The inquiry specifically regards material appearing on the No Man's Sky's Steam store page. But the ASA's decision would be applicable to all advertising that similarly doesn't reflect the final game, a spokesman told Reddit user AzzerUK, who posted a list of the main claims being investigated.
By their descriptions, the ASA is assumedly comparing the final game to its E3 2014 demo, which is also the first one that appears front and center on the game's Steam page. Among those are disparities, like UI design, flowing water and aiming systems, that are the kinds of things that change during a game's development. But others are more severe: It's clear that the released version lacks several features displayed in the press video, like animals interacting and crashing through environmental underbrush or large-scale space battles.
If the ASA does declare that the game was falsely advertised, it's unclear what kind of repercussions Hello Games would face: The UK regulator's page indicates that, in most cases, the offending companies simply agree to remove the ad. In that case, they'd just strip the videos and claims on No Man's Sky's Steam page to comply.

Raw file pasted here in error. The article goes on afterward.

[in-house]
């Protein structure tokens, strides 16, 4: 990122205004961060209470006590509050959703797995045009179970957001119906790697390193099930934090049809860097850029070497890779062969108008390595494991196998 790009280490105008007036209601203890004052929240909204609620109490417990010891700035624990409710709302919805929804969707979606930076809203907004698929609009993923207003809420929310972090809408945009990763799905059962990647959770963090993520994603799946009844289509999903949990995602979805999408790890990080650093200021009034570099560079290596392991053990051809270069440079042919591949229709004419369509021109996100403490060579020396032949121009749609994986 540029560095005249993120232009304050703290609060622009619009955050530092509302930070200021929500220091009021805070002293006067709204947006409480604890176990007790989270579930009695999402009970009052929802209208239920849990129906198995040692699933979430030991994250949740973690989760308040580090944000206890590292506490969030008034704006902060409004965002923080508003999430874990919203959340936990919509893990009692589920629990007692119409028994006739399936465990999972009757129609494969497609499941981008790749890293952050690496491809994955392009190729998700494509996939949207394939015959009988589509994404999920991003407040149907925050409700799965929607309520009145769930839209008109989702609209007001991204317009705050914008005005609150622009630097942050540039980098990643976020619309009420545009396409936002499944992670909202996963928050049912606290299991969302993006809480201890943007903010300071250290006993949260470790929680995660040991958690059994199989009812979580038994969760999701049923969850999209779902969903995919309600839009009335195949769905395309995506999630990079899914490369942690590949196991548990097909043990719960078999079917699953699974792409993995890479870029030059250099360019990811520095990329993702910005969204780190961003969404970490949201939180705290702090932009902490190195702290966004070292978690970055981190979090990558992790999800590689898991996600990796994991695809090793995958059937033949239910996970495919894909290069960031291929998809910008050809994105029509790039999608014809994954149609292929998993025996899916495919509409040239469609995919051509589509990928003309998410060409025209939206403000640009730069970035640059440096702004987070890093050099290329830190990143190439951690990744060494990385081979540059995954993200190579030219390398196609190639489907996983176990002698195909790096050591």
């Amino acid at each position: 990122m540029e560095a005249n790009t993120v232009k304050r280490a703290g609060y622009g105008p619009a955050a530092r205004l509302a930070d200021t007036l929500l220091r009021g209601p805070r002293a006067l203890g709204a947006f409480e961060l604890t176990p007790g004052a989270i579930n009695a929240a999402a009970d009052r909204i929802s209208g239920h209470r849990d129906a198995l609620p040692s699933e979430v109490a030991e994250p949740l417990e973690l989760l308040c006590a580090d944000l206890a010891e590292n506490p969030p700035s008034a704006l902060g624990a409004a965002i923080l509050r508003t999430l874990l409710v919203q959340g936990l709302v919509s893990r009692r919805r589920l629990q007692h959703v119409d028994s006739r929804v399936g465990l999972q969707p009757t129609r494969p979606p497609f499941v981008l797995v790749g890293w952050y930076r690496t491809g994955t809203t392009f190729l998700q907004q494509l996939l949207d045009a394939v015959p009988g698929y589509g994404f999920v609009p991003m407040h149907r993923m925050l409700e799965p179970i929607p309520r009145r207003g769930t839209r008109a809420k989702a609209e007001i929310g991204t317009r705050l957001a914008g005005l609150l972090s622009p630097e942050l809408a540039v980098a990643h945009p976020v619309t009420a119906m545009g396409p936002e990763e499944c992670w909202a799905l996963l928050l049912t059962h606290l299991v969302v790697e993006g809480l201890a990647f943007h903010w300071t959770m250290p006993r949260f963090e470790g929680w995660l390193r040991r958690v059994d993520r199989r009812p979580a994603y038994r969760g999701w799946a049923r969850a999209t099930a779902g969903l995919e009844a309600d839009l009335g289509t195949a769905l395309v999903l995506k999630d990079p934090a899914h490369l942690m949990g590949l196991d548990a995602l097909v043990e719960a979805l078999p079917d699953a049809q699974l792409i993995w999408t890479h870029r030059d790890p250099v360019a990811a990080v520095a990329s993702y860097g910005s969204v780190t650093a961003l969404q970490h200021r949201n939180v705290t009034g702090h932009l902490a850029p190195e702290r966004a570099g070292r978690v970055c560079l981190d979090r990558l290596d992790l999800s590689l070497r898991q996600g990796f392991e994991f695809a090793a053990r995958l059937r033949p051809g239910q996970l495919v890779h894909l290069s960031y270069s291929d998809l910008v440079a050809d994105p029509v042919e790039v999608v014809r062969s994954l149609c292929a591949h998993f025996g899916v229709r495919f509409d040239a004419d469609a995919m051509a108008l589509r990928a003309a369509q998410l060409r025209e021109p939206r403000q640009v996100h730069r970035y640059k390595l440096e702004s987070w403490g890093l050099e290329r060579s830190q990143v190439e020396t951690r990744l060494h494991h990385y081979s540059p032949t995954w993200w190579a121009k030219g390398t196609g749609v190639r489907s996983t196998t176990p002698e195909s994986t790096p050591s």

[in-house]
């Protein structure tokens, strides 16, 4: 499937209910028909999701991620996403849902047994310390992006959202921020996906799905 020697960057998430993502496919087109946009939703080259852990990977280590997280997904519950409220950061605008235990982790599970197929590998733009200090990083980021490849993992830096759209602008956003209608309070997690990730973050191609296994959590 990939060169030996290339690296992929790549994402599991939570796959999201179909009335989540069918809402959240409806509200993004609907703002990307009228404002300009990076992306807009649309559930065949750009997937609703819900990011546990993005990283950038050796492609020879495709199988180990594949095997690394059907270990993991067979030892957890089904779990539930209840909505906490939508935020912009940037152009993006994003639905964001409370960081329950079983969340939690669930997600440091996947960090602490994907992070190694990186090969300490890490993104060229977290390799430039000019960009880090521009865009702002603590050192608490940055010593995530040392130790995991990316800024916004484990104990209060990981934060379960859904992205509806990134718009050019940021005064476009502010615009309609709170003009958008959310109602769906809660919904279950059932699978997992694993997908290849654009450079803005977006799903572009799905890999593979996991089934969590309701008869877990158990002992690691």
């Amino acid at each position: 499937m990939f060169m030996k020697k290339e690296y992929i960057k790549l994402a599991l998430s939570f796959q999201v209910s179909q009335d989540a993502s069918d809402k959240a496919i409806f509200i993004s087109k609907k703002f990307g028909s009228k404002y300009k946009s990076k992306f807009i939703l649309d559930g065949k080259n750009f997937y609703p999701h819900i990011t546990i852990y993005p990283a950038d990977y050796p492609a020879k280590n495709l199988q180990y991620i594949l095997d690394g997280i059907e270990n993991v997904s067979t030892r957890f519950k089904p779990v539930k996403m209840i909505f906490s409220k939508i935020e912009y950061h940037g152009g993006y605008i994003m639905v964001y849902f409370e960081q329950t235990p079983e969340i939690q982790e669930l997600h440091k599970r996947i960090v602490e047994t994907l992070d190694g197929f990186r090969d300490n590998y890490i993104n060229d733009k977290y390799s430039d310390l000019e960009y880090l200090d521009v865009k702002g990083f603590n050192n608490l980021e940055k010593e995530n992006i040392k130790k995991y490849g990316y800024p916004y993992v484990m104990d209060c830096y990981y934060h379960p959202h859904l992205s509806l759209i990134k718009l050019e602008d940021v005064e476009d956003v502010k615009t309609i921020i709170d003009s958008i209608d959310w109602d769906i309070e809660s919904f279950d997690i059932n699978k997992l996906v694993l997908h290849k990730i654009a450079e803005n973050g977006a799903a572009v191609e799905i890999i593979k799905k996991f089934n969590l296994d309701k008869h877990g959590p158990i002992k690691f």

Despite all the outrage and supposed flood of refunds at the end of August, the game still sold ridiculously well in its first week. SteamSpy indicates over 750,000 units sold on the platform to date, all presumably at the $60 sticker price. Further bad press from a false advertising declaration won't ruin the game's already controversial reputation, which has a "Mostly Negative" rating (only 34% positive) on Steam. Hello Games would probably just cry all the way to the bank.
Engadget has reached out to Steam and Hello Games, neither of which responded at press time.